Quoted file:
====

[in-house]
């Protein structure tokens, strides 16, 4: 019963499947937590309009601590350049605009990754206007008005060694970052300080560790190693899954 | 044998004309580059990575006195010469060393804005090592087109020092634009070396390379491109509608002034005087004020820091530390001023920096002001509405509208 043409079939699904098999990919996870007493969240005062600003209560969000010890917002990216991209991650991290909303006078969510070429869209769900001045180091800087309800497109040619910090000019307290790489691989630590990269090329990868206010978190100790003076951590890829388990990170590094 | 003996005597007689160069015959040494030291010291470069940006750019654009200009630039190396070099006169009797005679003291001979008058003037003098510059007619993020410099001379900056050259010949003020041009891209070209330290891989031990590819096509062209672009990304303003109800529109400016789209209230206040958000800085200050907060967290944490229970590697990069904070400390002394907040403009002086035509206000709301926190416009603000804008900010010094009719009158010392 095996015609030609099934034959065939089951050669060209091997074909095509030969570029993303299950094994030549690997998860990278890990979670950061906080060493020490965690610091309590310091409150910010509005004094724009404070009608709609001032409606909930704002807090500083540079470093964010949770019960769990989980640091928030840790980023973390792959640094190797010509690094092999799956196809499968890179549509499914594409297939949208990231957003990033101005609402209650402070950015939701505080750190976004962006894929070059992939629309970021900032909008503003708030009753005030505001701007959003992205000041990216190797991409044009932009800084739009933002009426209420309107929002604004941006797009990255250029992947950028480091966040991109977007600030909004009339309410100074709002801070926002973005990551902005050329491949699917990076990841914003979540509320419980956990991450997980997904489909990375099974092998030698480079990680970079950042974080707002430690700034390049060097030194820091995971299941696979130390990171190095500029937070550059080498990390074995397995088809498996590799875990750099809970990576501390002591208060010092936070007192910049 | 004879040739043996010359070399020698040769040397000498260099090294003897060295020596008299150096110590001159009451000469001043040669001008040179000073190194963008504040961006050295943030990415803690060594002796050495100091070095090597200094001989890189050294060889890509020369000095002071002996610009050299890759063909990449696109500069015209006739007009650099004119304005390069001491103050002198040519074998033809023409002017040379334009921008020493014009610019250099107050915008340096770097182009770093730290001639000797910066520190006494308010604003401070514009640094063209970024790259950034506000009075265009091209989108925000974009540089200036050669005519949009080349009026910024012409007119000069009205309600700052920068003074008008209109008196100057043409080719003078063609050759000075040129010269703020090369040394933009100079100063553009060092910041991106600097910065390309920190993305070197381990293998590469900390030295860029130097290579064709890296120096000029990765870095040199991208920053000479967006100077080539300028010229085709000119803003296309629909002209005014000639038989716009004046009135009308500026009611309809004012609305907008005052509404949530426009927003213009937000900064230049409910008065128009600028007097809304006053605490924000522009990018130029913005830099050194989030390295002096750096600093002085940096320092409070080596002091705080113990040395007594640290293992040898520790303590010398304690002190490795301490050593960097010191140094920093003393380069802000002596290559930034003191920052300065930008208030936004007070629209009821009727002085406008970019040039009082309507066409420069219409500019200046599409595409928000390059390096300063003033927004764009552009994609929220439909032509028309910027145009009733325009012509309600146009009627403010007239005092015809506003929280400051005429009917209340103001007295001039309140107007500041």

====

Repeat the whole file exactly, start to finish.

[in-house]
């Protein structure tokens, strides 16, 4: 019963499947937590309009601590350049605009990754206007008005060694970052300080560790190693899954 | 044998004309580059990575006195010469060393804005090592087109020092634009070396390379491109509608002034005087004020820091530390001023920096002001509405509208 043409079939699904098999990919996870007493969240005062600003209560969000010890917002990216991209991650991290909303006078969510070429869209769900001045180091800087309800497109040619910090000019307290790489691989630590990269090329990868206010978190100790003076951590890829388990990170590094 | 003996005597007689160069015959040494030291010291470069940006750019654009200009630039190396070099006169009797005679003291001979008058003037003098510059007619993020410099001379900056050259010949003020041009891209070209330290891989031990590819096509062209672009990304303003109800529109400016789209209230206040958000800085200050907060967290944490229970590697990069904070400390002394907040403009002086035509206000709301926190416009603000804008900010010094009719009158010392 095996015609030609099934034959065939089951050669060209091997074909095509030969570029993303299950094994030549690997998860990278890990979670950061906080060493020490965690610091309590310091409150910010509005004094724009404070009608709609001032409606909930704002807090500083540079470093964010949770019960769990989980640091928030840790980023973390792959640094190797010509690094092999799956196809499968890179549509499914594409297939949208990231957003990033101005609402209650402070950015939701505080750190976004962006894929070059992939629309970021900032909008503003708030009753005030505001701007959003992205000041990216190797991409044009932009800084739009933002009426209420309107929002604004941006797009990255250029992947950028480091966040991109977007600030909004009339309410100074709002801070926002973005990551902005050329491949699917990076990841914003979540509320419980956990991450997980997904489909990375099974092998030698480079990680970079950042974080707002430690700034390049060097030194820091995971299941696979130390990171190095500029937070550059080498990390074995397995088809498996590799875990750099809970990576501390002591208060010092936070007192910049 | 004879040739043996010359070399020698040769040397000498260099090294003897060295020596008299150096110590001159009451000469001043040669001008040179000073190194963008504040961006050295943030990415803690060594002796050495100091070095090597200094001989890189050294060889890509020369000095002071002996610009050299890759063909990449696109500069015209006739007009650099004119304005390069001491103050002198040519074998033809023409002017040379334009921008020493014009610019250099107050915008340096770097182009770093730290001639000797910066520190006494308010604003401070514009640094063209970024790259950034506000009075265009091209989108925000974009540089200036050669005519949009080349009026910024012409007119000069009205309600700052920068003074008008209109008196100057043409080719003078063609050759000075040129010269703020090369040394933009100079100063553009060092910041991106600097910065390309920190993305070197381990293998590469900390030295860029130097290579064709890296120096000029990765870095040199991208920053000479967006100077080539300028010229085709000119803003296309629909002209005014000639038989716009004046009135009308500026009611309809004012609305907008005052509404949530426009927003213009937000900064230049409910008065128009600028007097809304006053605490924000522009990018130029913005830099050194989030390295002096750096600093002085940096320092409070080596002091705080113990040395007594640290293992040898520790303590010398304690002190490795301490050593960097010191140094920093003393380069802000002596290559930034003191920052300065930008208030936004007070629209009821009727002085406008970019040039009082309507066409420069219409500019200046599409595409928000390059390096300063003033927004764009552009994609929220439909032509028309910027145009009733325009012509309600146009009627403010007239005092015809506003929280400051005429009917209340103001007295001039309140107007500041």